Numerous other studies have evaluated the action of TSH on bone mass and quality but have yielded discrepant results. Bone quality is not precisely defined and includes all of the factors that determine how well the bone resists fracturing (78). Microarchitecture, accumulated microscopic damage, collagen quality, and mineral crystal size all influence bone quality. Mineral density and bone strength can be discordant, and a lack of change in bone density in patients taking bisphosphonates does not necessarily indicate a lack of response. One meta-analysis of 31 studies reported partial negative and/or positive effects of suppressed TSH levels on bone mass in 23 studies and exclusively negative effects in the other nine. In a second evaluation, only clinical trials that fulfilled specific requirements regarding design, conduct, and analysis of the trial and reporting were included. When only the high quality studies were included, three reported no effect, four mixed effects, and three overall negative effects (79). Another meta-analysis of five higher quality studies excluding l-T4 recipients found that the risk for hip fractures had a hazard ratio of 2.16 for SH and 1.12 for SCH (80). While low TSH levels were linked to increased bone turnover and decreased bone density, supranormal TSH levels reduced bone quality without affecting mineralization (81). Suppression of TSH levels was the main reason for the observed effect because patients with FT4 levels in the upper normal range and normal TSH-levels did not present with decreased bone density. Another observation also supports the lack of physiological replacement by exogenous T4. When TSH levels in patients with SCH were lowered by l-T4 treatment, normal bone structure could not be restored (82). TSH suppression for TC showed similar results as TSH suppression for SH and was accompanied by increased bone resorption in postmenopausal women (83). It has been shown that a 50% reduction of TSH receptors on osteoclast precursors induced osteoporosis (84). Conversely, low TSH levels per se did not diminish bone quality, supporting the hypothesis that levels of TSH alone might not be associated with osteoporosis (85).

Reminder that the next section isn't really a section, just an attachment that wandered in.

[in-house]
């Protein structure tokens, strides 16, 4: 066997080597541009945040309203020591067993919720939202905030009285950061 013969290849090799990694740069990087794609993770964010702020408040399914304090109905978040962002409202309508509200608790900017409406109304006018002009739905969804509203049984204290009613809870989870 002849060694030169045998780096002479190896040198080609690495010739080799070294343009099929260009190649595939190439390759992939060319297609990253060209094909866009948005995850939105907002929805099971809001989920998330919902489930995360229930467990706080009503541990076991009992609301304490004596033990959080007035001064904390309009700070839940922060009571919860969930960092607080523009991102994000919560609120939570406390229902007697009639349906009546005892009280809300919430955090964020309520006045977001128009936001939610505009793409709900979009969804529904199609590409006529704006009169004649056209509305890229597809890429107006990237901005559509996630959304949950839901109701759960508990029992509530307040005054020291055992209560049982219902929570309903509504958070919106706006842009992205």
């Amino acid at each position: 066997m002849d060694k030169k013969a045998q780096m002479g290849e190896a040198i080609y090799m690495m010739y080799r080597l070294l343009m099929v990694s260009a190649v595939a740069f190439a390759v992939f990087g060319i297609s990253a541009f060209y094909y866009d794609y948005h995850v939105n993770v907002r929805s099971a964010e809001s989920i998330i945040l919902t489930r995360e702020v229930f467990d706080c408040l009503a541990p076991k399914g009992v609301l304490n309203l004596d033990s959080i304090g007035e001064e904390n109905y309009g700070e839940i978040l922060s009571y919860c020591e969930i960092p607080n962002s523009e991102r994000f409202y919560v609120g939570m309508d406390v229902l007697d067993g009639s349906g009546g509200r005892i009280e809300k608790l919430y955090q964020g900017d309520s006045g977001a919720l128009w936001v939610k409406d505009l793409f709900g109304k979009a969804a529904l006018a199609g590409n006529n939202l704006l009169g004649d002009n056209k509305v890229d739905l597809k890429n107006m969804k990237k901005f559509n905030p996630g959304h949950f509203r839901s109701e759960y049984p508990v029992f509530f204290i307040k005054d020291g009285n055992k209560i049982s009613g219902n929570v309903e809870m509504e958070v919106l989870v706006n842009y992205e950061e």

Effects on bone have been described mainly in postmenopausal women, highlighting the role of estrogen that has direct and indirect effects on thyroid physiology. For instance, estrogen increases TBG levels, which reduces the amount of FT4 in the blood. Furthermore, activation of estrogen receptors alpha and beta or of the GPR30 regulated proliferation of thyrocytes (86). Lack of estrogen following gonadectomy in rats decreased circulating TSH levels and thyrocyte TSH receptor expression (87). Prevention of bone loss also depends on a sufficient supply of estrogen, which exerts effects on osteocytes and osteoclasts. A lack of estrogen induced apoptosis of osteocytes, prevented their stimulation by mechanical strain, and stimulated receptor activator of nuclear factor kappa B (RANK) signaling in osteoclasts (88). Osteoclasts originate from multipotent progenitors in the bone marrow and differentiate to pre-monocytes. After differentiation to osteoclast precursors, they fuse and become mature (multinucleated) osteoclasts. RANK ligand (RANKL) is the primary mediator of the differentiation from osteoclast precursors to osteoclasts (Fig. 3). RANKL binding to its cellular receptor mediates maturation and activation of osteoclasts. The sensitivity of osteoclasts to TSH is regulated by estrogen, a lack of which causes the bone loss observed in postmenopausal women under TSH suppression with l-T4 (89). Both estrogen binding to estrogen receptor alpha and TSH binding to TSH receptors inhibit RANKL signaling (90) and bone degradation. Estrogen acts by increasing osteoprotegerin, which binds RANKL and prevents it from binding to RANK (Fig. 3), while TSH receptor activation can antagonize RANKL signaling. TSH can increase bone mass in ovariectomized rats by inhibition of RANKL-induced osteoclast formation and stimulation of osteoblast differentiation (91).
Role of TSH in the cardiovascular system